2011 Draft: Yankees take Dante Bichette Jr. with 51st overall pick

Without a first round pick because of the Rafael Soriano signing, the Yankees did not pick until 51st overall on Monday night. They used that pick to take the son of a former big leaguer…

(Photo Credit: Ricardo Ramirez Buxeda/Orlando Sentinel)

Dante Bichette Jr. | 3B/OF

Obviously, Bichette Jr. is the son of former All-Star Dante Bichette, who hit .299/.336/.499 with 274 homers in a career that spanned five teams and parts of 14 seasons. Junior attends Orangewood Christian High School in Orlando, and he first came into the public eye when he helped his team to the Little League World Series in 2005. He’s committed to Georgia.

Scouting Report
A right-handed hitter, Bichette offers bat speed and huge raw power, though there’s a lot of moving parts in his swing and he often sells out for the long ball. He’ll have to cut down on the movement and shorten up the swing to avoid becoming an all-or-nothing hitter. They won’t be small tweaks. Although he played third base in high school, Bichette is destined for left field long-term because he lacks the quickness needed for the infield. His arm is strong, but the 6-foot-1, 215 pounder isn’t a great runner and only figures to slow down as he gets older. Here’s some video.

Following the pick, scouting director Damon Oppenheimer said Bichette “possesses the desire and drive to be a special major leaguer” with the “potential to hit for big power in the middle of the order,” which is kinda what he has to say. The Bichettes are close friends of the Girardis, and in fact Joe’s son is named Dante after his former Rockies’ teammate. That has nothing to do with anything, but I figured it was worth a mention.

Unless he shows big time improvement in the field, Bichette is only going to offer value at the plate. That said, his power is very real, some of the best in the draft, and that’s a tool that’s getting harder and harder to find these days. There’s just not much to like about the rest of the package. Dante Jr. is a limited player, and frankly the skill set sounds a whole lot like what Shelley Duncan brought to the table when he was drafted. I have no idea what kind of money we’re looking at here, but MLB’s slot recommendation for the 51st overall pick is approximately $695,000. I can’t imagine Bichette’s bonus would deviate much from that, if at all.

Baseball America ranked him as the 108th best prospect in the draft, though he did not make Keith Law‘s latest top 100 draft prospects list.

Suttle homers twice as Banuelos gets rocked

Austin Romine was unsurprisingly placed on the disabled list today; he had missed a few days with a sore back and neck following a collision at the plate. Jason Place took his spot on the roster. Carlos Silva was also placed on the disabled list today, likely due to the stiff shoulder that forced him to miss yesterday’s starter. P.J. Pilittere took his place on the roster, and Triple-A Scranton might need the extra catcher because Jesus Montero is battling an eye infection. Fun stuff.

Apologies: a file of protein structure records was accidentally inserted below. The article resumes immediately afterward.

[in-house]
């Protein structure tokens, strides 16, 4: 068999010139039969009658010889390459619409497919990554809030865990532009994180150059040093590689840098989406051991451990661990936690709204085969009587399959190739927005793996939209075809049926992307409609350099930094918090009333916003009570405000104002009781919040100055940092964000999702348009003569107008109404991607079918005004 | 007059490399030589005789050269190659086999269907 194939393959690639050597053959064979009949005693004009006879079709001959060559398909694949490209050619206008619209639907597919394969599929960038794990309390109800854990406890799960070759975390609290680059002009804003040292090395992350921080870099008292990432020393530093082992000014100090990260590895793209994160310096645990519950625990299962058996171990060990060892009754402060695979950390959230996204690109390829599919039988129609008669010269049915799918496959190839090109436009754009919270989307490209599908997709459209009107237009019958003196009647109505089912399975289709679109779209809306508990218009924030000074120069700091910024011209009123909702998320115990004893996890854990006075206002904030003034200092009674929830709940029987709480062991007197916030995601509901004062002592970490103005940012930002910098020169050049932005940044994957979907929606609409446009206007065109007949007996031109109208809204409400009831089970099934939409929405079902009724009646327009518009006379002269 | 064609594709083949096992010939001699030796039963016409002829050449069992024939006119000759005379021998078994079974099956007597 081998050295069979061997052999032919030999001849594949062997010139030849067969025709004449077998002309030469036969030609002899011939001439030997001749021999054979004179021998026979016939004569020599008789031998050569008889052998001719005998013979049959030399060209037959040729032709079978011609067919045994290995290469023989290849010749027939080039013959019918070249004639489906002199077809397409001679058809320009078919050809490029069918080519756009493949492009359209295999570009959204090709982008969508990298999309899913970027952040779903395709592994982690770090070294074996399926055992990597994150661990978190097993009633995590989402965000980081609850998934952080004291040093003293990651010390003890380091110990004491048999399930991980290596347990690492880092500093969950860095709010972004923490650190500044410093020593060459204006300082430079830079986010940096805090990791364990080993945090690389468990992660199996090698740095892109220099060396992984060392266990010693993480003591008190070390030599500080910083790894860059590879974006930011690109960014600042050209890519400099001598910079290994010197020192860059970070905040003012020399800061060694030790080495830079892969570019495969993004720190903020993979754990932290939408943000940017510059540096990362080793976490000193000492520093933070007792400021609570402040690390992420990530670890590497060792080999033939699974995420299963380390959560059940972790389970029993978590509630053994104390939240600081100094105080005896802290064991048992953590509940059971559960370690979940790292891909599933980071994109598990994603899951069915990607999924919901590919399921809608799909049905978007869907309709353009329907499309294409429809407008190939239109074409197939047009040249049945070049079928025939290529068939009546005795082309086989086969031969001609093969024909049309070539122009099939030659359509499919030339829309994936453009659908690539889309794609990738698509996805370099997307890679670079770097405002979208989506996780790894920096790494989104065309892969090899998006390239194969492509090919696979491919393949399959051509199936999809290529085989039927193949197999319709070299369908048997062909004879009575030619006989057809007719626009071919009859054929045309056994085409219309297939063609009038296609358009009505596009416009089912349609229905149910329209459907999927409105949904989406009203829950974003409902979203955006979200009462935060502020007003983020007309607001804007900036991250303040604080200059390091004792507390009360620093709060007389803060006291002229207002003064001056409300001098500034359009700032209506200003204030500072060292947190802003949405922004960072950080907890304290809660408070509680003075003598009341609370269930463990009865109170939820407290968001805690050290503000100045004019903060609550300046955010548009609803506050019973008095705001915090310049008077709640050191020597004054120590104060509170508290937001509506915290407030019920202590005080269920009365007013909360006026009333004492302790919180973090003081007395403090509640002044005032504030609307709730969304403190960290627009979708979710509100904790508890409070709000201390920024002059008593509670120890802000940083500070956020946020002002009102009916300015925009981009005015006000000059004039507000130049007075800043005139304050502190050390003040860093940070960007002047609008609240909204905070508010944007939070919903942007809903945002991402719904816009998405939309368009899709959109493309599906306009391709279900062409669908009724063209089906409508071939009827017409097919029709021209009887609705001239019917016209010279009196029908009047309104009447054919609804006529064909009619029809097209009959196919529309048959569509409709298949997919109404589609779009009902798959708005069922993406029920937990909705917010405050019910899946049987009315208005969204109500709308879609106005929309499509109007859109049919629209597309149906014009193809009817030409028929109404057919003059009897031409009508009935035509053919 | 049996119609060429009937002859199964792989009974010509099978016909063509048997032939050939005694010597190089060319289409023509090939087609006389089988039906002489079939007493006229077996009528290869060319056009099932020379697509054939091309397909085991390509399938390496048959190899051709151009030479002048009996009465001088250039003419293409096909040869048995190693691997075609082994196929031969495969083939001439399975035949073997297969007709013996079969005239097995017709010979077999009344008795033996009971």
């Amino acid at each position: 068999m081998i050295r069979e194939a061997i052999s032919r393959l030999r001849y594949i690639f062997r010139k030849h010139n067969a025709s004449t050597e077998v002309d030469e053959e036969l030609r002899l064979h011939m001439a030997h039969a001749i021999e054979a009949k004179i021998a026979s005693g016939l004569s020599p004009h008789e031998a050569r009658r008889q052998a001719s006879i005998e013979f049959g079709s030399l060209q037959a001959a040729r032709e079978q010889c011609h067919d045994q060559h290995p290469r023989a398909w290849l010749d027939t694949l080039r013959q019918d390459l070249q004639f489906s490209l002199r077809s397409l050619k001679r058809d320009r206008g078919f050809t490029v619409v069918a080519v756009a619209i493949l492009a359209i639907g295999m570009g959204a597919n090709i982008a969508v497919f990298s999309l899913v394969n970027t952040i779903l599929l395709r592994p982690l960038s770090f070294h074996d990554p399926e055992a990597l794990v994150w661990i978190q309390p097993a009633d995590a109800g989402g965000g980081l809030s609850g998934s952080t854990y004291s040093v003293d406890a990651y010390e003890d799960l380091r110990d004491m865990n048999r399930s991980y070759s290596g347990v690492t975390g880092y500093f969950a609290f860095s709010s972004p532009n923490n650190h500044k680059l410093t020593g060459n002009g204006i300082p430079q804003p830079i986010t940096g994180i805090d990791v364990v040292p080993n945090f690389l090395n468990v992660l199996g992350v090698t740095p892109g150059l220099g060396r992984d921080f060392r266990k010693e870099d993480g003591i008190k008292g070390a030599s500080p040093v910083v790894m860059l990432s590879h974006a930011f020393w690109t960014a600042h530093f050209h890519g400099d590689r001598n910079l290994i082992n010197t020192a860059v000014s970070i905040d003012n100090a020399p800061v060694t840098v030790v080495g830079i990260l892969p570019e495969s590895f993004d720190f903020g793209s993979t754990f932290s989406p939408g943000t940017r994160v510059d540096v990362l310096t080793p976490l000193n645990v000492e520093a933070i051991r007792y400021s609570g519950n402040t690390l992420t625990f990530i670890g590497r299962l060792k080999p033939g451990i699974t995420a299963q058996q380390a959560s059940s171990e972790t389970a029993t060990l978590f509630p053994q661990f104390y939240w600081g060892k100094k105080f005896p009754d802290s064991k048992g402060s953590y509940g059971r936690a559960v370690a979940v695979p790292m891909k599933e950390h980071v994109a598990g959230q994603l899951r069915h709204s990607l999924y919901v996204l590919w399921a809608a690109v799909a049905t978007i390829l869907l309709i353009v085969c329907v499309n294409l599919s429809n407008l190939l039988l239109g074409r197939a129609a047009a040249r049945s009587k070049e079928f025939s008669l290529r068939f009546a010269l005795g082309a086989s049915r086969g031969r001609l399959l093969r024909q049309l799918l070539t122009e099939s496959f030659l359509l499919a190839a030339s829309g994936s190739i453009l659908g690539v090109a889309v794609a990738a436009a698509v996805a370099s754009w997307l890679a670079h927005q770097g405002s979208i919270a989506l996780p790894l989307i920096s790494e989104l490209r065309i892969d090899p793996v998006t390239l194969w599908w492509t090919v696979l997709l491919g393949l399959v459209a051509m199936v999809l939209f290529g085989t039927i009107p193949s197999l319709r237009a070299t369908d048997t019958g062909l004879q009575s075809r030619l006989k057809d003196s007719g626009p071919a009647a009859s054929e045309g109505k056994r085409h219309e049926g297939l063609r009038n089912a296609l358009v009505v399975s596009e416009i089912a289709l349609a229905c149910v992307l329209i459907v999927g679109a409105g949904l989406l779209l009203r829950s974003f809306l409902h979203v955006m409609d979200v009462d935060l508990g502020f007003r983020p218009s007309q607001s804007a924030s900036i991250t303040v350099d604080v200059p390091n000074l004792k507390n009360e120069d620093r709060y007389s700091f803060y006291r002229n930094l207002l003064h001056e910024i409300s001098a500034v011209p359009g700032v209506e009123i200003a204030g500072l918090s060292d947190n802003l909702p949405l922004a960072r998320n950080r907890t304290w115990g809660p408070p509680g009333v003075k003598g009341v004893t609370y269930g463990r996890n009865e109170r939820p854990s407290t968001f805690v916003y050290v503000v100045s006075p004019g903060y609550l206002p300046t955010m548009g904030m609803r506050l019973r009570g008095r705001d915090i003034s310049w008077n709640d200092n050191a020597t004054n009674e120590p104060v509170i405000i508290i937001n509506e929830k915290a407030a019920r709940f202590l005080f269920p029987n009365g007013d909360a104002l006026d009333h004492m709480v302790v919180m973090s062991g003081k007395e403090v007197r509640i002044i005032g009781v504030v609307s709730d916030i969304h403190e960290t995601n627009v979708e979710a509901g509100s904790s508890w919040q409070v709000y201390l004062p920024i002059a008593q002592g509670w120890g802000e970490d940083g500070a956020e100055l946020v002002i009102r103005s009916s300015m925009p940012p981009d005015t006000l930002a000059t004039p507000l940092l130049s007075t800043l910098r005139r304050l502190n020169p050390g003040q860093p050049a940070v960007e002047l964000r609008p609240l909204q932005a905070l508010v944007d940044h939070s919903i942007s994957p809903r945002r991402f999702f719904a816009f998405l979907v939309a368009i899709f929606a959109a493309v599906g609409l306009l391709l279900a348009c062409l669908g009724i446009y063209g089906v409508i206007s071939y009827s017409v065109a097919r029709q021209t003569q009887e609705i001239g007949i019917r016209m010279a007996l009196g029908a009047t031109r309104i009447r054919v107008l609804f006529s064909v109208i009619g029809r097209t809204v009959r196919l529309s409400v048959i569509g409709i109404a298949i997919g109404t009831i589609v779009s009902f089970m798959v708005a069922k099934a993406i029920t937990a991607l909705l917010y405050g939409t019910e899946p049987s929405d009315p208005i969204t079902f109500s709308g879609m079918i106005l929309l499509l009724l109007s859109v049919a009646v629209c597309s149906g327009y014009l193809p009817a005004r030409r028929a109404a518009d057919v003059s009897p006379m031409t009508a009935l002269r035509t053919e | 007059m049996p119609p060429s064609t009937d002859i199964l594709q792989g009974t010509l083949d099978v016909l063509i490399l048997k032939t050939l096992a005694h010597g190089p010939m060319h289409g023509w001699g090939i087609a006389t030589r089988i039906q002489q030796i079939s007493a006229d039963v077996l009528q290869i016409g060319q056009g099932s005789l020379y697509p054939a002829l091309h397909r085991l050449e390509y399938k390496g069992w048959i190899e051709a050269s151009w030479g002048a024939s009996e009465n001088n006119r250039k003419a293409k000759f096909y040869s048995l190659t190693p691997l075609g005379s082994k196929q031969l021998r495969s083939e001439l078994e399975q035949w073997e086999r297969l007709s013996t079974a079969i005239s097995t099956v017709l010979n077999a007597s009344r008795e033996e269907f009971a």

We’re going to recapping the minor league action bullet point-style over the next few days because of the draft, just FYI. Let’s get into tonight’s action…

  • Triple-A Scranton lost. Jorge Vazquez hit his 19th homer and D.J. Mitchell uncharacteristically struck out ten in six innings. That’s pretty much it.
  • Double-A Trenton is still playing in extra innings. All you need to know is that Manny Banuelos got crushed: 4 IP, 9 H, 5 R, 5 ER, 3 BB, 3 K. Oh, and Corban Joseph homered. So did Bradley Suttle. Twice.
  • High-A Tampa won. Kelvin Castro and Zoilo Almonte both went deep. Sean Blackk threw six scoreless, a much needed solid start for him.
  • Low-A Charleston lost. Slade Heathcott had a hit and walk, but both J.R. Murphy and Gary Sanchez went hitless. Jose Ramirez had a strong start, throwing six scoreless.

2011 Draft: Day One LiveBlog

Tonight’s draft broadcast will begin at 7pm ET on MLB Network (simulcast on MLB.com), and from the looks of things, it’ll last about four hours. A total of 60 picks will be made tonight, covering the first and supplemental first rounds. The Yankees will be making just one pick (51st overall) tonight while the Rays lead the way with nine (!!!). The Tigers are the only team that will not make a pick tonight, their first rounder went to the Red Sox for Victor Martinez. The full draft order can be found here.

Use this to talk about all things draft. The regular nightly open thread can be found here for everything else. Please follow our ground rules and keep your conversations in the appropriate places (same rules as last year, no sense in re-posting them). The next three days will be both hectic and fun, so thanks for helping keep things orderly. Fun starts after the jump…

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Monday Open Thread

The Yankees are off tonight, so here’s an open thread to hold everyone over. Of course, the draft begins at 7pm ET (MLB Network) and I’ll be liveblogging it, so hopefully you’ll come join me then. Use this thread as you see fit tonight, anything goes.

The Yankee Clippings: 6/6/2011

With Mike’s live-chat and the draft just 90 minutes away, let’s jump in with some links. Thanks to David for the new name for this semi-regular section.

Draft Links: Oppenheimer, Mocks, Chats, Etc.

See you in about eight years, Gerrit. (Flickr user boomer-44 via Creative Commons license)

The draft begins at 7pm ET tonight and can be seen on MLB Network, and of course I’ll be liveblogging the whole shabang right here. The top three picks are pretty much settled: UCLA RHP Gerrit Cole will go first overall to the Pirates, Rice 3B Anthony Rendon will go second to the Mariners, and UCLA RHP Trevor Bauer will go third to the Diamondbacks. That could still change, but it seems unlikely. I’m not 100% certain, but I do believe Cole and Bauer will be the first pair of teammates to both go in the top three picks of the same draft in history. Rice RHPs Phil Humber and Jeff Niemann went third and fourth overall in 2004, respectively, so Cole and Bauer would replace them as the highest drafted teammates. At least I think they will, like I said I’m not certain.